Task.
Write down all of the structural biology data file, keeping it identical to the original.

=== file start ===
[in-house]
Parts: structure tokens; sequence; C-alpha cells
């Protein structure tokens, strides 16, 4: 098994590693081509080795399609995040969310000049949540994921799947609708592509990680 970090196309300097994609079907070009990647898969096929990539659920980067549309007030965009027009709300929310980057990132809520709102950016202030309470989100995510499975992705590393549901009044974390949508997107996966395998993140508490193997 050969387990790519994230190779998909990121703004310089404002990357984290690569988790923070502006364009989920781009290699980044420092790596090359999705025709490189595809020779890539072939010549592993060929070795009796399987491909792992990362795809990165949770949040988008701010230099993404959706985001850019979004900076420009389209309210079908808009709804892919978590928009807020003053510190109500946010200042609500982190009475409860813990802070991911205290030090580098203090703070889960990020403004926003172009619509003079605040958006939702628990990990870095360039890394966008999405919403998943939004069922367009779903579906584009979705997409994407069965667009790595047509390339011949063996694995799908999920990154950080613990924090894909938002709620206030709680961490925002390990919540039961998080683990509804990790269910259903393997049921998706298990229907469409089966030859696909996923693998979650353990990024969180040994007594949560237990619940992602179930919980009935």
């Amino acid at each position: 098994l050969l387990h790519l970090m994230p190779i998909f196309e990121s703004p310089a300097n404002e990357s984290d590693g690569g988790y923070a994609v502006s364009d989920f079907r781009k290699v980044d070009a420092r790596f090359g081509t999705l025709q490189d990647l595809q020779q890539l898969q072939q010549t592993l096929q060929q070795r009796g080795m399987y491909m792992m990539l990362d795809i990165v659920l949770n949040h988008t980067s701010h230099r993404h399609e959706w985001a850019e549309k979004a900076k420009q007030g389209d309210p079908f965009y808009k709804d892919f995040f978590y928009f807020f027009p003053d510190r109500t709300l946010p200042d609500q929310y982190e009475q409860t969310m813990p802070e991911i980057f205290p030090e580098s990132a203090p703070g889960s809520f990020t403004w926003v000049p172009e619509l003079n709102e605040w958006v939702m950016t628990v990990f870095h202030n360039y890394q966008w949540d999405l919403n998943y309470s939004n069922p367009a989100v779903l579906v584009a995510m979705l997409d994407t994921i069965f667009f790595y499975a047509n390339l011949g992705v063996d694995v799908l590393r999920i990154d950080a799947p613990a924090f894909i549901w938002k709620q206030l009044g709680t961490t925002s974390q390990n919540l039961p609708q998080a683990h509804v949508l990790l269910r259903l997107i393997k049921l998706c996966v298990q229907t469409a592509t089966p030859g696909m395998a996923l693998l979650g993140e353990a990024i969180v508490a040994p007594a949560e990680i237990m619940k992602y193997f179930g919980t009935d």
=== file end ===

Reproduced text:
[in-house]
Parts: structure tokens; sequence; C-alpha cells
């Protein structure tokens, strides 16, 4: 098994590693081509080795399609995040969310000049949540994921799947609708592509990680 970090196309300097994609079907070009990647898969096929990539659920980067549309007030965009027009709300929310980057990132809520709102950016202030309470989100995510499975992705590393549901009044974390949508997107996966395998993140508490193997 050969387990790519994230190779998909990121703004310089404002990357984290690569988790923070502006364009989920781009290699980044420092790596090359999705025709490189595809020779890539072939010549592993060929070795009796399987491909792992990362795809990165949770949040988008701010230099993404959706985001850019979004900076420009389209309210079908808009709804892919978590928009807020003053510190109500946010200042609500982190009475409860813990802070991911205290030090580098203090703070889960990020403004926003172009619509003079605040958006939702628990990990870095360039890394966008999405919403998943939004069922367009779903579906584009979705997409994407069965667009790595047509390339011949063996694995799908999920990154950080613990924090894909938002709620206030709680961490925002390990919540039961998080683990509804990790269910259903393997049921998706298990229907469409089966030859696909996923693998979650353990990024969180040994007594949560237990619940992602179930919980009935």
């Amino acid at each position: 098994l050969l387990h790519l970090m994230p190779i998909f196309e990121s703004p310089a300097n404002e990357s984290d590693g690569g988790y923070a994609v502006s364009d989920f079907r781009k290699v980044d070009a420092r790596f090359g081509t999705l025709q490189d990647l595809q020779q890539l898969q072939q010549t592993l096929q060929q070795r009796g080795m399987y491909m792992m990539l990362d795809i990165v659920l949770n949040h988008t980067s701010h230099r993404h399609e959706w985001a850019e549309k979004a900076k420009q007030g389209d309210p079908f965009y808009k709804d892919f995040f978590y928009f807020f027009p003053d510190r109500t709300l946010p200042d609500q929310y982190e009475q409860t969310m813990p802070e991911i980057f205290p030090e580098s990132a203090p703070g889960s809520f990020t403004w926003v000049p172009e619509l003079n709102e605040w958006v939702m950016t628990v990990f870095h202030n360039y890394q966008w949540d999405l919403n998943y309470s939004n069922p367009a989100v779903l579906v584009a995510m979705l997409d994407t994921i069965f667009f790595y499975a047509n390339l011949g992705v063996d694995v799908l590393r999920i990154d950080a799947p613990a924090f894909i549901w938002k709620q206030l009044g709680t961490t925002s974390q390990n919540l039961p609708q998080a683990h509804v949508l990790l269910r259903l997107i393997k049921l998706c996966v298990q229907t469409a592509t089966p030859g696909m395998a996923l693998l979650g993140e353990a990024i969180v508490a040994p007594a949560e990680i237990m619940k992602y193997f179930g919980t009935d």